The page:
SAN FRANCISCO — For as demoralizing and revolutionary a thing it is, Mark Adams' signature defense sure could use a catchy nickname.
The schema that's brought Texas Tech back to a third Sweet 16 in the past four NCAA Tournaments has also kept the Red Raiders atop the sport in per-possession defense. Adams' team ranks No. 1 in defensive efficiency at KenPom.com, allowing 84.4 points per 100 possessions (adjusted for competition). It's an outright nuisance. But can't we get this defensive doctrine a proper label?
Adams' brainchild is most often referred to as a "no-middle" or "side" defense. Doesn't he realize that's not how you market in 2022? Jerry Tarkanian had the Amoeba. John Chaney had his vexing matchup zone. Jim Boeheim has practically patented the 2-3 as his own. Seems that Adams, 65 and in his first season as a head coach of a D-I program, isn't interested in branding.
Whatever you want to call it, it's a problem. And it could be the last thing Mike Krzyzewski sees before he's Duke's coach no longer.
On Thursday night, the third-seeded Red Raiders will square up with No. 2 Duke in the most compelling regional semifinal of the night. Texas Tech got here by mashing No. 14 seed Montana State and elbowing out upset-minded No. 11 seed Notre Dame. Duke kept Krzyzewski's retirement tour going by casually dispatching No. 15 seed Cal State Fullerton, then finding its most dominant five-minute stretch of the season at the exact-right moment vs. No. 7 seed Michigan State in the second round.
Now Krzyzewski finds his team in an uncommon position as the higher seed: Duke is not favored to win here. If Duke is going to stick around and get K NCAA Tournament win No. 100, it will most certainly have to do this the hard way.
It's not just that Duke will have to overcome the nation's best defense — it's also that Duke doesn't have a lot of experience this season playing against great defensive teams. Through 36 games, Duke's played just one team in the top 30 of KenPom's adjusted defensive efficiency rankings. That team is, coincidentally enough, the one Duke might have to beat again in order to make the Final Four: Gonzaga (which Duke outlasted in November). Beyond the Zags (ninth at KenPom in AdjDE), the only other teams even in the top 50 in per-possession defense to play Duke this season are: Kentucky (35th), North Carolina (42nd) and Wake Forest (46th).
These mostly green Blue Devils are in for a shock to their senses Thursday night. To know why, you need to know how Adams' enterprise fetters foes on a regular basis. Texas Tech's no-middle D relies on three bedrock principles: do not let the ball into the paint; rotate and/or switch early, with clairvoyant-level instincts; and maintain unrelenting ball pressure. It's a man-to-man defense that vexes opponents because it has quick-twitch response to inflate and briefly resemble a zone depending on where a player is with the ball.
I mean, how sick is this: TTU senior Marcus Santos-Silva is a power forward/center. Yet he'll sometimes be the one assigned to defend the point guard. (Get ready, Jeremy Roach.)
Red Raiders' D 'can be a shock' to face
One of the foremost experts on the no-middle defense is North Texas associate head coach Ross Hodge. He runs that program's defense in its entirety. Hodge's defense helped lead the Mean Green to an upset of Purdue in the 2021 NCAA Tournament. Hodge installed the no-middle philosophy a few years ago after meeting with Adams to fully understand all the nuances of what makes this defense worth buying into.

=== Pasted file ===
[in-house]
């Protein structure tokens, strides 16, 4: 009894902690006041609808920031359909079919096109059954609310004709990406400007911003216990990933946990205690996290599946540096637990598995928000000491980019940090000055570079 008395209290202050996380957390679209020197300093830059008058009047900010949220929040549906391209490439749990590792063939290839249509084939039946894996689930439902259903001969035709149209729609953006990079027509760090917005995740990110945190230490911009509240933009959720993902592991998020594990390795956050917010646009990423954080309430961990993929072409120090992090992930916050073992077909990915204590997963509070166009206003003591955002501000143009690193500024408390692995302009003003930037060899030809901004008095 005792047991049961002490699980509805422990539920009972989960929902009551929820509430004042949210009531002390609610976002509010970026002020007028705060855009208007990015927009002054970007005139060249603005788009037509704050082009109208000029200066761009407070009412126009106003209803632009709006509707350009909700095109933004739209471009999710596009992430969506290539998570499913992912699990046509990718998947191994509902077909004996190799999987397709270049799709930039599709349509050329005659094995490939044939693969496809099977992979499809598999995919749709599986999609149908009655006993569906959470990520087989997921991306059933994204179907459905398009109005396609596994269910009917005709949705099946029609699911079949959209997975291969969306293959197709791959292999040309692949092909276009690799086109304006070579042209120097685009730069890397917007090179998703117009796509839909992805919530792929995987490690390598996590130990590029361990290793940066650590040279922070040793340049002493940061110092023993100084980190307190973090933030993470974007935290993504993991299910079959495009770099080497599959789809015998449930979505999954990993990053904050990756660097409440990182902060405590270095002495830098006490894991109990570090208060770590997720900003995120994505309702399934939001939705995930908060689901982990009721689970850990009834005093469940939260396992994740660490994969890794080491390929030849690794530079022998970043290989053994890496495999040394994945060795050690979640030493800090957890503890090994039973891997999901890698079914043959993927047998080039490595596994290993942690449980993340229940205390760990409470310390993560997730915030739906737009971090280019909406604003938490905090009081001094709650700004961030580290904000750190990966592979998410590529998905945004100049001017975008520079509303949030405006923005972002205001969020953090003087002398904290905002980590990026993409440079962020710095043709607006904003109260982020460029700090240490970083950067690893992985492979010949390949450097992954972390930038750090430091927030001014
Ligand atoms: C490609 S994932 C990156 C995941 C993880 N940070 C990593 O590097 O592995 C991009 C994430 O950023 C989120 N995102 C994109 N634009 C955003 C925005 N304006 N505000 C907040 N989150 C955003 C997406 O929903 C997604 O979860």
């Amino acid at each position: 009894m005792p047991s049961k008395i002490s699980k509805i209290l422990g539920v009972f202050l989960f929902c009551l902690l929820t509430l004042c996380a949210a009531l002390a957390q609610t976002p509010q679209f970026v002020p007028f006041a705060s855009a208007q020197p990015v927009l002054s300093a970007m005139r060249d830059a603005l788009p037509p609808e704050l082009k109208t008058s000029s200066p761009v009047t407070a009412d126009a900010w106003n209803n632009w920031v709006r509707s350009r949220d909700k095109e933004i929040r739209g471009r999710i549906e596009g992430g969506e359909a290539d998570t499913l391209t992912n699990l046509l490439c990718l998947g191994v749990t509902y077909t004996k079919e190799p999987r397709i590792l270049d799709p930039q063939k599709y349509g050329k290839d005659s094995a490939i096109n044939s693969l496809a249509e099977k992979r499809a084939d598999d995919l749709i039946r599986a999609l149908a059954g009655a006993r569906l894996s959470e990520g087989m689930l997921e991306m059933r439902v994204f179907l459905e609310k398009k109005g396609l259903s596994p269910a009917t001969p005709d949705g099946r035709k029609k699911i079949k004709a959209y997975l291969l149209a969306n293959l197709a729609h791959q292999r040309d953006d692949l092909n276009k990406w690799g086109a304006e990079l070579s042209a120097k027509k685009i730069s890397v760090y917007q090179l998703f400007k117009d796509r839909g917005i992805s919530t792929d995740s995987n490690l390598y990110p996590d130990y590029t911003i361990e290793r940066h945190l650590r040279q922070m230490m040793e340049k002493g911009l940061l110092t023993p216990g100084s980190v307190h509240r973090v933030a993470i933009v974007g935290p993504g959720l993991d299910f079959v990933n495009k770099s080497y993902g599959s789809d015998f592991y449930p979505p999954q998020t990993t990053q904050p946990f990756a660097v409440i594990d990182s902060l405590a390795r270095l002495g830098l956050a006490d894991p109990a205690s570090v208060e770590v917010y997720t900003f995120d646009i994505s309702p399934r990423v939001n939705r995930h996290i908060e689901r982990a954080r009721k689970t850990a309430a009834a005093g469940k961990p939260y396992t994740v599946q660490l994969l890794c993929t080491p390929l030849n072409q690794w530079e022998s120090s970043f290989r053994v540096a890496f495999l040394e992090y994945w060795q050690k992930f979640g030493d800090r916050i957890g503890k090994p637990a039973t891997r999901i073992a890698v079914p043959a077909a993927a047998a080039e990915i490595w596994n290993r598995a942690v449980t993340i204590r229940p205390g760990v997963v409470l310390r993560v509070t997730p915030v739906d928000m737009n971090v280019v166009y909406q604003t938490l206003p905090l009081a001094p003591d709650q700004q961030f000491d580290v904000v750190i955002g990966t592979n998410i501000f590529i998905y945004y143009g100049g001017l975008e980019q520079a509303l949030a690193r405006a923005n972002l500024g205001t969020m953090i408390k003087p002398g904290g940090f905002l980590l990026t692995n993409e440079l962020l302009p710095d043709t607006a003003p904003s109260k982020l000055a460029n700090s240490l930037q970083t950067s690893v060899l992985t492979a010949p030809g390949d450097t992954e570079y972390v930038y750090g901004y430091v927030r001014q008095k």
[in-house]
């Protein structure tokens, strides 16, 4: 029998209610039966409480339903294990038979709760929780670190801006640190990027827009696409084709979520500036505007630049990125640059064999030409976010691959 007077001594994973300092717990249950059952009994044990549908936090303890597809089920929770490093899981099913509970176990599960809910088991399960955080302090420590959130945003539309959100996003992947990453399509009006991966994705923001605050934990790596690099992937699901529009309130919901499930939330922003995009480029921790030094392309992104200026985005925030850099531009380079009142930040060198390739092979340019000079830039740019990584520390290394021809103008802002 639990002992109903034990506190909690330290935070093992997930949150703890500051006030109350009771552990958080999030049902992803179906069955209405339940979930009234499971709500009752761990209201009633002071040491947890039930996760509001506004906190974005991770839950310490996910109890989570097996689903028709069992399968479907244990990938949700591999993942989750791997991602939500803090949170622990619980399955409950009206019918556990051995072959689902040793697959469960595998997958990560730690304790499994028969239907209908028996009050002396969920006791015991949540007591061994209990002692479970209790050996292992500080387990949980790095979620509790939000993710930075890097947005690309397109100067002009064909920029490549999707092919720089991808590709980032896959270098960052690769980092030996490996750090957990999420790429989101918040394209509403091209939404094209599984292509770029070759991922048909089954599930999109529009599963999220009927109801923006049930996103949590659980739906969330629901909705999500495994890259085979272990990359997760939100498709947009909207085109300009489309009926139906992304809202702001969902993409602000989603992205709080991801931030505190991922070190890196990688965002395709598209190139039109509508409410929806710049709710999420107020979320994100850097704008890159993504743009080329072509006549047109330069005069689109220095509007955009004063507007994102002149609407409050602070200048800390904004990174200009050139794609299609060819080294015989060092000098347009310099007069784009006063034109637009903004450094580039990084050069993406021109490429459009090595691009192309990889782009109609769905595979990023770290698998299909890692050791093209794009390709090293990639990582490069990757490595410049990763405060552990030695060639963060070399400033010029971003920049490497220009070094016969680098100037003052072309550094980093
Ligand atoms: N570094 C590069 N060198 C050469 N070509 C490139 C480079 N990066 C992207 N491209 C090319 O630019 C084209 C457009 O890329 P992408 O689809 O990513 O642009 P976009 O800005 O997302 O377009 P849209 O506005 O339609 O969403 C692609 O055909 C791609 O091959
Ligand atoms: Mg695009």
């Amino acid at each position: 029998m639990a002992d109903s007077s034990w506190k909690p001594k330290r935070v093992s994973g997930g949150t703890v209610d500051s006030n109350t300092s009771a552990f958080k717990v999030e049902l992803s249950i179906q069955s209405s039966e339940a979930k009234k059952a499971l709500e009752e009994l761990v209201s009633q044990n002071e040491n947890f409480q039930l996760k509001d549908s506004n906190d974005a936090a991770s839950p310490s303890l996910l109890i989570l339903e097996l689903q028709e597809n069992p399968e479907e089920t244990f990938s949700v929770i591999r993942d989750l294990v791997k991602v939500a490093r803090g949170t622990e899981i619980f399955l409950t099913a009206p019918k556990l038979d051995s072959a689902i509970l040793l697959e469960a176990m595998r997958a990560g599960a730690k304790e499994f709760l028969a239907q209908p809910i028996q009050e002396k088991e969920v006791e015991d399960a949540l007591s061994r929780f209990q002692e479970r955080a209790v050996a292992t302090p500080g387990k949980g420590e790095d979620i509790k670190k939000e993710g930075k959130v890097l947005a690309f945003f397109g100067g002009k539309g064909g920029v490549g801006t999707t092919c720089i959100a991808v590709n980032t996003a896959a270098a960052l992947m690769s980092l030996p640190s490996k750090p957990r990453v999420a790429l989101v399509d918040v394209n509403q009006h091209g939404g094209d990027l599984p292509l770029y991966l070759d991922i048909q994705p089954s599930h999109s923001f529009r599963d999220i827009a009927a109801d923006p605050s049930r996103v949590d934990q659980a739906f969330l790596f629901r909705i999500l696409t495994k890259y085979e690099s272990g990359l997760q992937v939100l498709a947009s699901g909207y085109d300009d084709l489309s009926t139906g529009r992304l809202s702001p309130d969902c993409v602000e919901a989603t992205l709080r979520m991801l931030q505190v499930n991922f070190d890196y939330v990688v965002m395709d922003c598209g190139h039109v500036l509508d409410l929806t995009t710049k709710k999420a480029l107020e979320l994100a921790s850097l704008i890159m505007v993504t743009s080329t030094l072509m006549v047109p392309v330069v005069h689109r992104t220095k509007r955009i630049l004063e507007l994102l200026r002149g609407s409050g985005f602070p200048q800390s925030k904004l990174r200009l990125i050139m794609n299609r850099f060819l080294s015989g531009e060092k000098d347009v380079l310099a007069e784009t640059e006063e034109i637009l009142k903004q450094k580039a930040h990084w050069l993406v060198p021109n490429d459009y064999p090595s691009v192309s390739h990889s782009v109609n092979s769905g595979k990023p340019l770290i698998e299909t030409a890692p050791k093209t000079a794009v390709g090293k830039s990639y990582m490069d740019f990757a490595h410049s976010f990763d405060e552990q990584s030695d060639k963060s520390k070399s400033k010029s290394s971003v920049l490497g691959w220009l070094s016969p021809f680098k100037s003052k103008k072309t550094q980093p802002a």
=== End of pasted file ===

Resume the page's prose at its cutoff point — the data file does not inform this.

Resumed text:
"You have to game-plan for it, and it can be a shock to the system when you haven't faced it," Hodge said. "Like the name says, you're selling out to keep the ball out of the middle of the floor. Foot positioning, close-out angles, everything is predicated on not being driven to the middle of the floor."
Why? It limits paint touches. Limit paint touches, limit efficiency. Every metric and reference backs this up.
"You will not drive to the paint," Hodge said. "You will have to drive baseline, then you'll have an early help defender there, meeting you before you get to the paint."
Duke's players are going to experience something they haven't before. Perhaps Roach or Wendell Moore Jr. or Paolo Banchero will have some success with penetration. Maybe they'll do it in the alleyways that have openings against this defense (near the baseline). But when that happens, they're going to run into another defender who's helping. Texas Tech's recovery is teleportation-like. What makes Tech unique is its ability to switch all ball screens and all off-ball screens. Their length is like trying to see through the curtains of a car wash. The Red Raiders build a wall around the paint, and even if one guy gets beat, everyone knows at all times how and where to rotate.
"Texas Tech's physicality, versatility, depth and aggressive defense will cause all sorts of problems for Duke," one Big 12 coach told CBS Sports. "Adams' defense is most known for its switching and not allowing teams to get the ball into the paint. Many times they will have five guys on the court who are all between 6-6 and 6-10."
Kevin McCullar is TTU's most indispensable defender on a team filled with them. Terrence Shannon Jr., Bryson Williams, Davion Warren and Santos Silva all are capable of defending upward of three positions. Tech has its way with pace, and that means Duke getting to 70 points is extremely unlikely. Tech wants to beat you 55-42. TTU has given up 70 or more points two times this season: one required 50 minutes of play, as TTU fell in overtime at Kansas; the other game was an 83-73 Red Raiders home win over Baylor.